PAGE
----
Of course the ignored caveat is this: so many bloggers are up in arms over this point, it's presupposed that being able to change core library functions is a defacto terrible thing--at work, where we have a massive C/C++ codebase running on some unmaintained, sourceless, legacy APIs, being able to (for example) add/fix methods in some of the base classes would be a significant time-saver.

I think Arc as-is makes it a bit too easy to shoot yourself in the foot; however, I'm firmly in the camp that being able to update core functionality should be allowable.

Also, for better or worse, look at emacs: a massive, mature system that contains no module/namespace system, no closures, and, due to its dynamic scope, would fail each of the above examples. I'm not saying I hope Arc emulates these (lack of) features, however, it's still proof that they're not necessary for large, real-world (whatever that means) projects.


3 points by cpfr 3759 days ago | link

The big problem is def and =s update a global symbol table. They are not like Scheme and define. If def obeyed local scoping rules and could be shadowed, the problem is shadowing has to be done explicitly. That is why this is painful and unwieldy. Ultimately, this needs to be fixed or Arc will be needlessly crippled.


2 points by jdvolz 3761 days ago | link

What kind of syntax should we use to denote the module? Something like:

(module::function args)

This idea comes from Ruby, though I am not sure it necessarily plays well with the function composition operator (func1:func2). I wouldn't want to use -> or "." because of the concept collisions those would create. Could we just use something that doesn't have a mainstream meaning, like (module#function) or (module>>function)?


1 point by nostrademons 3761 days ago | link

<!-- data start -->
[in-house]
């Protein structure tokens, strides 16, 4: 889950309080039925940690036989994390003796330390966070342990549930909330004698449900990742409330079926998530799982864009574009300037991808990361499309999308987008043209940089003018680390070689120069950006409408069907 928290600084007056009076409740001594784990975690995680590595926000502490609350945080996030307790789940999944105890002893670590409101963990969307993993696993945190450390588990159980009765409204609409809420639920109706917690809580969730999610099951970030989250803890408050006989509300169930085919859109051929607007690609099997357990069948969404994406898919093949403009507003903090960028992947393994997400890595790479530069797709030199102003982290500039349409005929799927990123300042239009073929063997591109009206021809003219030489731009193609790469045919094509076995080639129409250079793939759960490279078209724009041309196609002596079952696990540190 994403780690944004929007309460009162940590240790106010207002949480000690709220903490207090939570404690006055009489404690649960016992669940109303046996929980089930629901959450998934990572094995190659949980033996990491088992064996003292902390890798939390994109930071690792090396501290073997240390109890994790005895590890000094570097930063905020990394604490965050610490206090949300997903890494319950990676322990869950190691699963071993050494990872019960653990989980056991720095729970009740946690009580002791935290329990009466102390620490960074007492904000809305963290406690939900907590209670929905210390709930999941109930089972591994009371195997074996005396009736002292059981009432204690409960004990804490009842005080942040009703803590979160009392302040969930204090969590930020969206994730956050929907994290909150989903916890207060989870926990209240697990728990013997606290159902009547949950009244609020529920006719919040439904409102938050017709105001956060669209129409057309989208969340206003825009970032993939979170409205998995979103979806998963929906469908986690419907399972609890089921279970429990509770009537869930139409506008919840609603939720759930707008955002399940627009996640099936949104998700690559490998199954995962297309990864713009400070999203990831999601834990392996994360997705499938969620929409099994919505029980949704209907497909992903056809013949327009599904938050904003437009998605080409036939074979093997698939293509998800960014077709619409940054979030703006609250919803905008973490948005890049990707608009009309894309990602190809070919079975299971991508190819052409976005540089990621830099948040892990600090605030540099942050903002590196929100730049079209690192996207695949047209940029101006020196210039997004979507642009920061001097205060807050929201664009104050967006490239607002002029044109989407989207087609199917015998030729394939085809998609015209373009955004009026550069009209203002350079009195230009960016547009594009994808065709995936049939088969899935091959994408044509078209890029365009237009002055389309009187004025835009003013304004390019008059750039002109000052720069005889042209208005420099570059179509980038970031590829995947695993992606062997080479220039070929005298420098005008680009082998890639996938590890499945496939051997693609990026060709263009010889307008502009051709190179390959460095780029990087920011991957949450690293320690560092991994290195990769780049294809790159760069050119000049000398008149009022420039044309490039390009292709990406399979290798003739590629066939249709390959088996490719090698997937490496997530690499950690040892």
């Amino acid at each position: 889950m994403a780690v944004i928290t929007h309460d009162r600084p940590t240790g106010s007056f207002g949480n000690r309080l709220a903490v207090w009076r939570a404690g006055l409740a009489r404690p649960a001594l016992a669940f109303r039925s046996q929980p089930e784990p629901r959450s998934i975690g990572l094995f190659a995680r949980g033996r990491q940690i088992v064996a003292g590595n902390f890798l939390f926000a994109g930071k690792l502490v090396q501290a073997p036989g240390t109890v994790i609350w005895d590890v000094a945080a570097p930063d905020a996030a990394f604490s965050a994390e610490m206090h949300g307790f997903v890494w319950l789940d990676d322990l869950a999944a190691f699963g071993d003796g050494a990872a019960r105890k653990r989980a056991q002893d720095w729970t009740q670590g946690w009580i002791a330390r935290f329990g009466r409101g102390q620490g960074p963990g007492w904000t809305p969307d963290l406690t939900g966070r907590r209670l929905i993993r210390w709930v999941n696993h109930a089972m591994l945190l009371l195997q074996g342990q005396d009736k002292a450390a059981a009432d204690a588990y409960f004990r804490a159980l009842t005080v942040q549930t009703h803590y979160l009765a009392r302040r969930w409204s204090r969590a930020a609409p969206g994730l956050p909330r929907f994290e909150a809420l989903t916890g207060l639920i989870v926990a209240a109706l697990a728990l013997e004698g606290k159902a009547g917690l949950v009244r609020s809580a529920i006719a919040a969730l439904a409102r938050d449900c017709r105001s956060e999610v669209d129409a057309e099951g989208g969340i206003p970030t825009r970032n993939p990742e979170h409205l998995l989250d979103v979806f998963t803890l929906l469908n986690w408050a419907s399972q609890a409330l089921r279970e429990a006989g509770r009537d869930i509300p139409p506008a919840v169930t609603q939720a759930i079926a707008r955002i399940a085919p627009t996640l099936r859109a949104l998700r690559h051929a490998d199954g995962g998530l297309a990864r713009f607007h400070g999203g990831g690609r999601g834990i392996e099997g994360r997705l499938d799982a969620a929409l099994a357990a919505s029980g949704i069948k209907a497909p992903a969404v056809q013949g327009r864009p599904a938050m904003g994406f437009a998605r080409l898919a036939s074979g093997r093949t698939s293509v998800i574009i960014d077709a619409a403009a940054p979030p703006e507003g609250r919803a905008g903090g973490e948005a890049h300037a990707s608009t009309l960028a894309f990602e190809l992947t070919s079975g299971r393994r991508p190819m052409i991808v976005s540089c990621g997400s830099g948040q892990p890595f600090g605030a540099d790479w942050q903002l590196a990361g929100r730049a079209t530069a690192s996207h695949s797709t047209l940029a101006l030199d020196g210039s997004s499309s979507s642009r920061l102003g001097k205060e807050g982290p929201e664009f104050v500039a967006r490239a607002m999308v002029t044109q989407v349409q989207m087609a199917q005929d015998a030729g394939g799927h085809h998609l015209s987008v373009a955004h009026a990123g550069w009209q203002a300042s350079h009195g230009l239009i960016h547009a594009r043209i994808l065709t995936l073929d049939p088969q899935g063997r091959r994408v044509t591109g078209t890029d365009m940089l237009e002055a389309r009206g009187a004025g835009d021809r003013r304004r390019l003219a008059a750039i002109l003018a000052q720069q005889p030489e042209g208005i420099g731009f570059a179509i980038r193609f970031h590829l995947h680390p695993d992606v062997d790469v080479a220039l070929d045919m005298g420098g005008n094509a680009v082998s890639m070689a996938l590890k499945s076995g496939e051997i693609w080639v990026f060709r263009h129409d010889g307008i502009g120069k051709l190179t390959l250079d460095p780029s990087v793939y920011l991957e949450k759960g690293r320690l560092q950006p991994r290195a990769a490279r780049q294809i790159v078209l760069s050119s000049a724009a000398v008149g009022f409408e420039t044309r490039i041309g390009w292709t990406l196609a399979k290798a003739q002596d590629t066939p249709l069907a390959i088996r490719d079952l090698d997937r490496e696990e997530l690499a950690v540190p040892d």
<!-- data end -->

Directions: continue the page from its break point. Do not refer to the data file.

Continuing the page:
module::function looks good to me. Someone else suggested allowing user-defined syntax characters; this would be a good use-case. It only has to expand into (module 'function), so the implementation is basically trivial.


2 points by cpfr 3761 days ago | link

Why not module:function? Abuse the property that : stands for composition. A more lispy solution of (module function) might also work, and its only an extra character. Though if I were going for an Arc solution, it should probably be (bin fn) or (md fn).


1 point by randallsquared 3758 days ago | link

In case you hadn't noticed, there's a sketch of a module system in the arc-wiki repo that does exactly this, now.

It doesn't solve the problems mentioned in this thread, of course.


1 point by greatness 3761 days ago | link

This seems like it'd be closer to classes/objects than modules.


2 points by nostrademons 3761 days ago | link

In JavaScript they're the same thing - objects do quintuple-duty as hashtables, records, objects, classes, and modules. Arc is very similar to JavaScript in terms of the primitive data types available - they're both Scheme-derived languages.

The reason I'd term call this modules is that they don't have the implicit-receiver that classes/objects do, nor do they have constructors. Once you define a module, that's it, and they live in the global namespace. You could change things around pretty easily so that instead of immediately executing the closure containing the module's namespace, you define it as a constructor function. And you could probably then come up with some macro to expand to a message send, which passes the object as the first argument to any method defined in it. I think you'd be stuck with explicit-self though, like in JavaScript or Python, instead of the implicit `this` of Java.


3 points by mst 3760 days ago | link

... and scopes.

Javascript's scope chaining is one of my most and least favourite things about the language. But it's a damn clever approach once you get it.